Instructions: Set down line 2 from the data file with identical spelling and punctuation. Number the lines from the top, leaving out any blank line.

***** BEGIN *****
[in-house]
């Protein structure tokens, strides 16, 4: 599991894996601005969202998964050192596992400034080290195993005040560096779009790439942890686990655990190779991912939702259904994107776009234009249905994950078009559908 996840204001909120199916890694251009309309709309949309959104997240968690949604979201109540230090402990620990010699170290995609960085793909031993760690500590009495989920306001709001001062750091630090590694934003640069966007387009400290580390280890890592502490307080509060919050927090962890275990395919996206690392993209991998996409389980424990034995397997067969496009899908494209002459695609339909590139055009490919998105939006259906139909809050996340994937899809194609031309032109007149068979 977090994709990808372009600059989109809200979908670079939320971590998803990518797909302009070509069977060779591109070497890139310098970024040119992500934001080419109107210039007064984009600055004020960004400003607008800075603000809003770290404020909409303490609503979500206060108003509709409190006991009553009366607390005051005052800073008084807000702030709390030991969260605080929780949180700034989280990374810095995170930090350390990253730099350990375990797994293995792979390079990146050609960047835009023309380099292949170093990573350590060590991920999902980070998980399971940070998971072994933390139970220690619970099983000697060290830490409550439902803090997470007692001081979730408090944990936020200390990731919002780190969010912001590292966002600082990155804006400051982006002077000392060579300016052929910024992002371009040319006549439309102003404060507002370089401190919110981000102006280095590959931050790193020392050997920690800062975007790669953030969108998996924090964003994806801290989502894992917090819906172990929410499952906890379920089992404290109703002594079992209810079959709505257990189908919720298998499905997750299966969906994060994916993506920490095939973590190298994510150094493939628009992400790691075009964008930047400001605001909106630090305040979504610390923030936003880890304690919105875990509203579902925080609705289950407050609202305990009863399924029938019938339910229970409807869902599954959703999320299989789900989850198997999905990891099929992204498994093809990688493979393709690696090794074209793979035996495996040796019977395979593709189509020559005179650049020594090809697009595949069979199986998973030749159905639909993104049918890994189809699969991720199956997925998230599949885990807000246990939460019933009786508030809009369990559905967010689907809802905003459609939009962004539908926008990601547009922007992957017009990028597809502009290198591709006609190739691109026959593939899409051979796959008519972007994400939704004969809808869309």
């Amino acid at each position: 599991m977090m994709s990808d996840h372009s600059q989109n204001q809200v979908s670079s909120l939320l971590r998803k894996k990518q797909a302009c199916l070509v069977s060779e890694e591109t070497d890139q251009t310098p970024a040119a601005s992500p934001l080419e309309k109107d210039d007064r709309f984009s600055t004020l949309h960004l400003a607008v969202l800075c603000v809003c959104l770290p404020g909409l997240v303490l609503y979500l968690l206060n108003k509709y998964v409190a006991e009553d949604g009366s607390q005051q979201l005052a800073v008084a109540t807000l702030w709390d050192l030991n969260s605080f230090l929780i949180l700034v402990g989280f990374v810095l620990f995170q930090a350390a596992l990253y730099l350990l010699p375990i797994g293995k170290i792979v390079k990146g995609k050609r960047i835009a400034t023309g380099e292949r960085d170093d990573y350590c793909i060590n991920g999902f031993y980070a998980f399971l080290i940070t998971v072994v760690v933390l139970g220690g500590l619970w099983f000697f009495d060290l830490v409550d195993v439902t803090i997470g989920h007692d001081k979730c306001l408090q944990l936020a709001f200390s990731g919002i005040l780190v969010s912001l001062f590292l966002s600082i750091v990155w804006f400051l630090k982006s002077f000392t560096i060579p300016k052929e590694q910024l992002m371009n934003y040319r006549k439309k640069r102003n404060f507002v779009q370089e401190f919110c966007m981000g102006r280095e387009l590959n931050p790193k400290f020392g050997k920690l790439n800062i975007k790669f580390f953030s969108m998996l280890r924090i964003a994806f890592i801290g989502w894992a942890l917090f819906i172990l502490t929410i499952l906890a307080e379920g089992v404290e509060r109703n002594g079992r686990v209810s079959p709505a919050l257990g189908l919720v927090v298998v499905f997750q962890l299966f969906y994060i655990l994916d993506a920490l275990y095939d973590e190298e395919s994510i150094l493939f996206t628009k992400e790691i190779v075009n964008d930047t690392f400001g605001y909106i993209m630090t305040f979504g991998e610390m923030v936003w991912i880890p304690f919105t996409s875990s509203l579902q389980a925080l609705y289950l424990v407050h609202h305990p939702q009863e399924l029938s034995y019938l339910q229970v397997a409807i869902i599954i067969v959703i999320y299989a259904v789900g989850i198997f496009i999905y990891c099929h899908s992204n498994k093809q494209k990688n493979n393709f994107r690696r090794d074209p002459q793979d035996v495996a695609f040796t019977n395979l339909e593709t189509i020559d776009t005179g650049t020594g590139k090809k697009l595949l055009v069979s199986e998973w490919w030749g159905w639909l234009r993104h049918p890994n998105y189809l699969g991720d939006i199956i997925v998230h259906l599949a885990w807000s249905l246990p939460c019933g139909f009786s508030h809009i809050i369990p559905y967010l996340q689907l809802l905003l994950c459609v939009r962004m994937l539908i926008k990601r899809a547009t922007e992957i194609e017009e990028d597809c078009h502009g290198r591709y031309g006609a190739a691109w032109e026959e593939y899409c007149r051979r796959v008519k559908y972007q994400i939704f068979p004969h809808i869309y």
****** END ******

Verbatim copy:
């Protein structure tokens, strides 16, 4: 599991894996601005969202998964050192596992400034080290195993005040560096779009790439942890686990655990190779991912939702259904994107776009234009249905994950078009559908 996840204001909120199916890694251009309309709309949309959104997240968690949604979201109540230090402990620990010699170290995609960085793909031993760690500590009495989920306001709001001062750091630090590694934003640069966007387009400290580390280890890592502490307080509060919050927090962890275990395919996206690392993209991998996409389980424990034995397997067969496009899908494209002459695609339909590139055009490919998105939006259906139909809050996340994937899809194609031309032109007149068979 977090994709990808372009600059989109809200979908670079939320971590998803990518797909302009070509069977060779591109070497890139310098970024040119992500934001080419109107210039007064984009600055004020960004400003607008800075603000809003770290404020909409303490609503979500206060108003509709409190006991009553009366607390005051005052800073008084807000702030709390030991969260605080929780949180700034989280990374810095995170930090350390990253730099350990375990797994293995792979390079990146050609960047835009023309380099292949170093990573350590060590991920999902980070998980399971940070998971072994933390139970220690619970099983000697060290830490409550439902803090997470007692001081979730408090944990936020200390990731919002780190969010912001590292966002600082990155804006400051982006002077000392060579300016052929910024992002371009040319006549439309102003404060507002370089401190919110981000102006280095590959931050790193020392050997920690800062975007790669953030969108998996924090964003994806801290989502894992917090819906172990929410499952906890379920089992404290109703002594079992209810079959709505257990189908919720298998499905997750299966969906994060994916993506920490095939973590190298994510150094493939628009992400790691075009964008930047400001605001909106630090305040979504610390923030936003880890304690919105875990509203579902925080609705289950407050609202305990009863399924029938019938339910229970409807869902599954959703999320299989789900989850198997999905990891099929992204498994093809990688493979393709690696090794074209793979035996495996040796019977395979593709189509020559005179650049020594090809697009595949069979199986998973030749159905639909993104049918890994189809699969991720199956997925998230599949885990807000246990939460019933009786508030809009369990559905967010689907809802905003459609939009962004539908926008990601547009922007992957017009990028597809502009290198591709006609190739691109026959593939899409051979796959008519972007994400939704004969809808869309």